Problem Solving: Do You Step In or Step Back?
When you’re faced with a problem, do you step in and work to solve it right away – boldly and directly? Or maybe you step back cautiously and calculate the costs of your options before you make a decision.
Chances are, you tend towards one option which is more natural to you. So does your spouse.
Problem solving is one area of differences that regularly causes conflict for two spouses in a marriage – and Roger and Darlene are no exception. You’ll recall this couple had reluctantly agreed to attend a marriage conference at their church. At first they were surprised to learn that their God-given differences were actually strengths in disguise … and that they could view their incompatibility as a good thing, purposefully designed by God to help them complete each other.
But now during the conference discussion about problem solving, the couple remembered their confrontation that morning over paying the bills. Frustration washed over Roger anew as he pondered his wife’s deliberate wariness. Meanwhile, Darlene re-experienced the uneasiness that had become commonplace every time Roger moved to make a decision quickly. Would they ever be able to solve problems together?
Do You Step Into a Problem … or Step Back From It?
One of the best ways to understand the power of differences in marriage, particularly when it comes to problem solving, is by examining the roles of baseball players during a game.
When a baseball is hit by a batter, two kinds of players on the opposing team respond. Their goal is the same: field the ball and make an out. Yet each has a different strategy.
Infielders – those players stationed closer to the batter and inside the baseball diamond lines – reach down to field a ground ball. They step into the ball, scoop it up quickly, and throw it to the nearest baseman to score an out.
Outfielders – those players stationed farthest from the batter and outside the baseball diamond lines – look up. They step back from the ball in order to see its trajectory. Only then do they catch the ball and throw it to a baseman.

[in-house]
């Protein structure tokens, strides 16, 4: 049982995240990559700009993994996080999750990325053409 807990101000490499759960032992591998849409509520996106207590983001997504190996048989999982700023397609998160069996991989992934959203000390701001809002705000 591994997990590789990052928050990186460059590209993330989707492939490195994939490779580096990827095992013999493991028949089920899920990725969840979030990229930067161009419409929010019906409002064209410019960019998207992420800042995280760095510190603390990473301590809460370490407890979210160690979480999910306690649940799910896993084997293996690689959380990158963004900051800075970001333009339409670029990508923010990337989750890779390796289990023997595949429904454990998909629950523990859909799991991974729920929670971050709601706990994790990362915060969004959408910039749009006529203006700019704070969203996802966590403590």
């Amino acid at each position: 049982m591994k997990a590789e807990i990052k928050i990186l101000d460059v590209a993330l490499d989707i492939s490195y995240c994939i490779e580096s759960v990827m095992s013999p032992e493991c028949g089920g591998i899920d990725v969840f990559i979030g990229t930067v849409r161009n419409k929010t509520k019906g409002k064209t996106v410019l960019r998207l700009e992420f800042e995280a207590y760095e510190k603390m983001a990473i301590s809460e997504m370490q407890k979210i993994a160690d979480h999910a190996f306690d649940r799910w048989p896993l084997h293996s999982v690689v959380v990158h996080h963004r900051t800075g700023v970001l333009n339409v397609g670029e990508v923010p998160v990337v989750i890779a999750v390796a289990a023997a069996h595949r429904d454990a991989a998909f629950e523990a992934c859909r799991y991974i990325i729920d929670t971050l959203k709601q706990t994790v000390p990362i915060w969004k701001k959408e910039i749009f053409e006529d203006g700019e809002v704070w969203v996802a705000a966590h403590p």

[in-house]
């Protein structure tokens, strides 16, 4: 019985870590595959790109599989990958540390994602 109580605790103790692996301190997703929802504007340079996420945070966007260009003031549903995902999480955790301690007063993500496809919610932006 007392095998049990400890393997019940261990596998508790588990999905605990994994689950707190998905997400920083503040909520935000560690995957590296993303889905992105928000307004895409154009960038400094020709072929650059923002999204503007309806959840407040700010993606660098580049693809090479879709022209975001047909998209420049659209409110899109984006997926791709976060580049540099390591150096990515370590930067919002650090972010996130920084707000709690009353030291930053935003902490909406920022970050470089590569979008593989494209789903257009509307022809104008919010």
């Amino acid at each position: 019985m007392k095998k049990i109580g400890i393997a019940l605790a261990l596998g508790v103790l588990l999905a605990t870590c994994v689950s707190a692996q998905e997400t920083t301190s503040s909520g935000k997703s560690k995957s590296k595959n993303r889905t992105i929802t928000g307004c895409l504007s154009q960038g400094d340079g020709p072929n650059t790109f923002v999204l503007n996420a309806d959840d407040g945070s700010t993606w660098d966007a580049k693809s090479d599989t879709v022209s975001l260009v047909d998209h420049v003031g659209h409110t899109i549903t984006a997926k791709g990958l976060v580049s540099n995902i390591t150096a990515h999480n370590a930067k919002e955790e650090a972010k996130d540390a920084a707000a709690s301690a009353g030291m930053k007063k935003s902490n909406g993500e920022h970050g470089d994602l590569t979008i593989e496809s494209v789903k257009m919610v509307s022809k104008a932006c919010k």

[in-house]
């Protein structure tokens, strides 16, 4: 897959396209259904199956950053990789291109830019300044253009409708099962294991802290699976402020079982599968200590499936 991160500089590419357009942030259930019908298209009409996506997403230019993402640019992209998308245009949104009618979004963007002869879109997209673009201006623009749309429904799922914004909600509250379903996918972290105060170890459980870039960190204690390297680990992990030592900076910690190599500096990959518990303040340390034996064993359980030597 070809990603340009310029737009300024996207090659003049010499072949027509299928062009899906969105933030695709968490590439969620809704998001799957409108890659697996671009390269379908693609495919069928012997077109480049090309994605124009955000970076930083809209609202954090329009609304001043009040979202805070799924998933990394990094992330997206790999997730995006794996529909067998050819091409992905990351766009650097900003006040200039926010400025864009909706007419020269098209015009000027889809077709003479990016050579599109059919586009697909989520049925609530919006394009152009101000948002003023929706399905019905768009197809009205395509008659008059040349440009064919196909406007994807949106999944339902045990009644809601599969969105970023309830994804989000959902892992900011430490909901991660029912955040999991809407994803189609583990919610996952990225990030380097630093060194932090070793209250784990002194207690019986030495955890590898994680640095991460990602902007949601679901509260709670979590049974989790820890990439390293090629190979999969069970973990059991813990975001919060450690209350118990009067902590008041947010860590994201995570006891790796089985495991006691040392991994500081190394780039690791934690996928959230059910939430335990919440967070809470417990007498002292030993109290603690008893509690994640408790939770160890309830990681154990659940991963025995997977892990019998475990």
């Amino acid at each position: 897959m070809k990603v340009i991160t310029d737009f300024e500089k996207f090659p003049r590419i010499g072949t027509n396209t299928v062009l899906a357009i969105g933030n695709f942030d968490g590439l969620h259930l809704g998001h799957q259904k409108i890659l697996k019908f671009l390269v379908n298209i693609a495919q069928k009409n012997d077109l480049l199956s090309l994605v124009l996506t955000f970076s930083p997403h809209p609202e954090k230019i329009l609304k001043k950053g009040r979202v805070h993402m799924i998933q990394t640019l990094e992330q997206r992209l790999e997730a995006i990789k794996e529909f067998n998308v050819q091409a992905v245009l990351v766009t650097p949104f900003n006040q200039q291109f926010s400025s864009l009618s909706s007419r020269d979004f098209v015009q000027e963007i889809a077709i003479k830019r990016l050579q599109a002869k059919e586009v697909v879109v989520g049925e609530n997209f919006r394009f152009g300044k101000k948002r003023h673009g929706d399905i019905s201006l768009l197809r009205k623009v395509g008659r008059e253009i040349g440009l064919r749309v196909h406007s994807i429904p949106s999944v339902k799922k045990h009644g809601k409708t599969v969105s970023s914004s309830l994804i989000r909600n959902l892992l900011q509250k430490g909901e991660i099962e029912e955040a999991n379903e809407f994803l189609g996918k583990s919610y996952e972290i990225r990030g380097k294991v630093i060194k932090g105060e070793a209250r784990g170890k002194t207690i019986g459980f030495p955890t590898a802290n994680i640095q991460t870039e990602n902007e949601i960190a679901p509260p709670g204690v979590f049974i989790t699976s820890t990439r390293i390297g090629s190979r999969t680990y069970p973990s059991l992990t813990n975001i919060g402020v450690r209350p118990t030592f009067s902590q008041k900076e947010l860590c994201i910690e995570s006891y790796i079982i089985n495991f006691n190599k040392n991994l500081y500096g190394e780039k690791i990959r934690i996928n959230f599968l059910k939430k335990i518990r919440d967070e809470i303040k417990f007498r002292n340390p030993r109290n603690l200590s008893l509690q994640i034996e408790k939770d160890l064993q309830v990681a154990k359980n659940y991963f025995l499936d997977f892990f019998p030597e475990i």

Batters on the offensive team hit close-in balls and outfield balls. Different defensive players – infielders and outfielders – are needed in order for the team to work together to field different hits. Both infielders and outfielders are crucial to a baseball team’s success.
The same is true with people. Various types of problems are continually thrown our way. God wires some of us to step into a crisis problem and make a quick play. They are known as Aggressive problem solvers. Others, the Reflectives, have the ability to step back, look at more complicated problem, and consider options to solve it.
Like infielders and outfielders, each kind of problems solver simply uses a different strategy. Both approaches are strengths. And both are necessary.
How the Outfield and Infield Work Together in Marriage
A problem in marriage arises when one or both spouses mistakenly believe that his way is the only way to solve problems. In doing so, they judge their spouse’s approach rather than valuing it, wrongly believing that their own “infielder” or “outfielder” approach is the best option.
That’s what Roger faces. When he sets about to solve a problem by stepping in and moving fast, he feels abandoned by Darlene. “She doesn’t respect me,” he thinks. “She doesn’t support my decisions.” While Roger is busy being decisive and quick, Darlene steps back. She feels devalued by his instantaneous choices. “He doesn’t need me,” she mistakenly believes. “He doesn’t care what I think.”
Roger’s infield movements are too much for Darlene, an outfielder who needs some time to think before making a play. Darlene’s caution frustrates her husband. Hurtful words are exchanged. Soon their conflict is not about the original problem to be solved, but now the isolation the husband and wife experience in the problem solving process. The couple feels further apart then ever.
Play the Ball Both Infield and Outfield
Instead of working separately to solve problems, you and your spouse can understand that each works differently. You can chose to value those different approaches, rather than let them tear you apart. Paul explains this kind of attitude: “Get rid of all bitterness, rage and anger, brawling and slander, along with every form of malice. Be kind and compassionate to one another, forgiving each other, just as in Christ God forgave you.” (Ephesians 4:31-23, NIV)
Then rather than looking at how to solve a problem, you could choose to look at the best way to solve it. Which spouse is best equipped to handle this specific problem? Each can use his or her strengths in the problem solving process, depending upon what kind of problem has surfaced.
In a crisis or a time when a quick decision was needed, Roger could step in and take the lead. When the problem allowed for more deliberation, Darlene could take the time to step back, process the options, and point to a solution. As they worked together, they soon came to realize that it was more important to solve problems together than for one or the other to solve the problem their way.
Spouses solve problems together best when natural strengths in the relationship take the lead.
You can, too. Together, you and your spouse can field the balls that come your way … and win the game.